Fungal/bacterial syntrophy of glycerol utilization

Valérie GAUTIER, Tinh-Suong NGUYEN & Philippe SILAR

en Cryptogamie, Mycologie 45 (6) - Pages 53-69

Published on 29 April 2024

Glycerol uptake as a carbon source has been investigated in a few fungi, mainly in Saccharomyces cerevisiae Meyen ex E.C.Hansen, Aspergillus spp., and Neurospora crassa Shear & B.O.Dodge. In the present study, we aimed at understanding glycerol use as food source in another fungus, the model Podospora anserina (Rabenh.) Niessl. Gene deletion is easy in this ascomycete and it has been used to study various biological phenomena including biomass degradation. We show that P. anserina is unable to use glycerol as a sole carbon source to fuel its vegetative growth; glycerol is even toxic to the fungus. However, P. anserina is able to use glycerol during perithecium maturation, albeit inefficiently. Genome mining identified possible glycerol uptake and catabolic pathways of P. anserina, and the two genes coding for enzymes of the glycerol-3-phosphate pathway were deleted. Deletions resulted in a lack of perithecium production on glycerol media, but not on optimal media containing dextrin as a carbon source. Intriguingly, the presence of bacteria in co-culture with the fungus greatly helps P. anserina to use glycerol both during vegetative growth and perithecium production. This offers new perspectives for improved biotransformation of glycerol into high-value products.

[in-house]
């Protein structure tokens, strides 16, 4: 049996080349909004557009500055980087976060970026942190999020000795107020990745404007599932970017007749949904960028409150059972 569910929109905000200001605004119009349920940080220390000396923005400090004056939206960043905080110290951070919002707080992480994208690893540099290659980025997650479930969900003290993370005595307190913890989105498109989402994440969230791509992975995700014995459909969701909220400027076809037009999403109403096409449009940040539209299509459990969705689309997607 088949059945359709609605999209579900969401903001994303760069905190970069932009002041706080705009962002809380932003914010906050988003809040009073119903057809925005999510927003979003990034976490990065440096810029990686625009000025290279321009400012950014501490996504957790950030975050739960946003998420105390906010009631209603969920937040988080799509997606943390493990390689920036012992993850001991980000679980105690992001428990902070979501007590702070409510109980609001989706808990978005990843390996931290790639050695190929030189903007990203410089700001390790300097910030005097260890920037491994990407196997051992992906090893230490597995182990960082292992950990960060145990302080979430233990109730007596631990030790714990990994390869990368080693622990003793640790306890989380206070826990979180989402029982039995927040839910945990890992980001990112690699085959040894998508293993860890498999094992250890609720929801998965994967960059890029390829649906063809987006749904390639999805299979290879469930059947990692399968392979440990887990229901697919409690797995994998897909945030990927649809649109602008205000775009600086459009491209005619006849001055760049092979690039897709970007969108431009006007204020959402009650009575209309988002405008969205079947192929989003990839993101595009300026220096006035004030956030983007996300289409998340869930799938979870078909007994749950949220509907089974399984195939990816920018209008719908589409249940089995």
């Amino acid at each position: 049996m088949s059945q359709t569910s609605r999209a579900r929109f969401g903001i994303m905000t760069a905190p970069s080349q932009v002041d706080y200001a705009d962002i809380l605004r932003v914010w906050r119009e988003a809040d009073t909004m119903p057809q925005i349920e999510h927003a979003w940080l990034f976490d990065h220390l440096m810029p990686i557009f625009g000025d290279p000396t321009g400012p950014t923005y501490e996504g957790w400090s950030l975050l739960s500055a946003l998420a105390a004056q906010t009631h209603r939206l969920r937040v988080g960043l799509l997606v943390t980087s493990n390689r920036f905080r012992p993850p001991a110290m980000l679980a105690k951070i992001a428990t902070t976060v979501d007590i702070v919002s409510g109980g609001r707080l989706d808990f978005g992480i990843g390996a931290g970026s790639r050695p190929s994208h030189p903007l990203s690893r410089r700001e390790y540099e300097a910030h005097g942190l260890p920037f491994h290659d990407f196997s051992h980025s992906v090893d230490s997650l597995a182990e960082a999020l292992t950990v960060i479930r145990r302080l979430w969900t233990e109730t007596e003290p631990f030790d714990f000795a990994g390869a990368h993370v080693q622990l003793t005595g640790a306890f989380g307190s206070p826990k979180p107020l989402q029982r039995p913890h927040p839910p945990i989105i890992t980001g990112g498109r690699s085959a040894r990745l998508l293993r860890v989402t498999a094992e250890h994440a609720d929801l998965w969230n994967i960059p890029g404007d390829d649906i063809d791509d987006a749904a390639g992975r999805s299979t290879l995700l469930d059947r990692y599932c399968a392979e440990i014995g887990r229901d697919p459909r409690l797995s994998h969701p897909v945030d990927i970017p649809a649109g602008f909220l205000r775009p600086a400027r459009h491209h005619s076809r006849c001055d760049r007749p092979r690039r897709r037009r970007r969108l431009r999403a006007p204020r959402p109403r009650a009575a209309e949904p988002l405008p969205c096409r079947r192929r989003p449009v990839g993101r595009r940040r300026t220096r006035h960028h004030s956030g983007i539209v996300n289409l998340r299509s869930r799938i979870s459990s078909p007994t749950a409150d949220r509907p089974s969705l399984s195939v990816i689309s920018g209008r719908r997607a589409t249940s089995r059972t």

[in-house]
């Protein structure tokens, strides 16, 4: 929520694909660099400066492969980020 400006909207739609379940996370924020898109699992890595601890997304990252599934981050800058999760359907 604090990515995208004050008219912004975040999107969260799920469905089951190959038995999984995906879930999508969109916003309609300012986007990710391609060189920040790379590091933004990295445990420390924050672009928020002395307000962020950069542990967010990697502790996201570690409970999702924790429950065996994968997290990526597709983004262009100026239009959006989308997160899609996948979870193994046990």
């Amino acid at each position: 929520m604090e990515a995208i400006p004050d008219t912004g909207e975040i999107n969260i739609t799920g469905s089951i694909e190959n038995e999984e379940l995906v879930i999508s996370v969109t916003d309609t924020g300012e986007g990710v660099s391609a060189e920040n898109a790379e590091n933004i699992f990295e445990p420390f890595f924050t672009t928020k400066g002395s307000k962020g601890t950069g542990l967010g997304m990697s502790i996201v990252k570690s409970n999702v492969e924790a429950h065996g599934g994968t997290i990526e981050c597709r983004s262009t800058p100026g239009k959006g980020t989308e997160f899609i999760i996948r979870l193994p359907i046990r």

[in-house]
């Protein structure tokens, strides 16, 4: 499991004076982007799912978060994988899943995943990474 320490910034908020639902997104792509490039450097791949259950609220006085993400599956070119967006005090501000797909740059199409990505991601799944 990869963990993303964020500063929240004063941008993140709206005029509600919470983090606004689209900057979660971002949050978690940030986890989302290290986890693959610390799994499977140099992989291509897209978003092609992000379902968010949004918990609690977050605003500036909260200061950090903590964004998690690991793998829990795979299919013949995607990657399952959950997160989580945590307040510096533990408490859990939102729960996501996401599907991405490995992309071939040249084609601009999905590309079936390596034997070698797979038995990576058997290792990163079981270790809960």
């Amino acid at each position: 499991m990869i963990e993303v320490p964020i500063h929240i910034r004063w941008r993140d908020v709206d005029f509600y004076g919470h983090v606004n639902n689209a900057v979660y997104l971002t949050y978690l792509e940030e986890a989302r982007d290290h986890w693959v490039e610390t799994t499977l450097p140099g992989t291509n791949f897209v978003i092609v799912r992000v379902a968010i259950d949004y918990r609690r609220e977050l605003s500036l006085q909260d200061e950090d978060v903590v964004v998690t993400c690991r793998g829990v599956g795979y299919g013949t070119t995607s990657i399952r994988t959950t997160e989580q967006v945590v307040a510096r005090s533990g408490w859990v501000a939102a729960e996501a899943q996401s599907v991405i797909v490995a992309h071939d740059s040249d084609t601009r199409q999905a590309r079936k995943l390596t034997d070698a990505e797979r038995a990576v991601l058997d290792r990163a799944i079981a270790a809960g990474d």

Carbon source, glycerol, syntrophy

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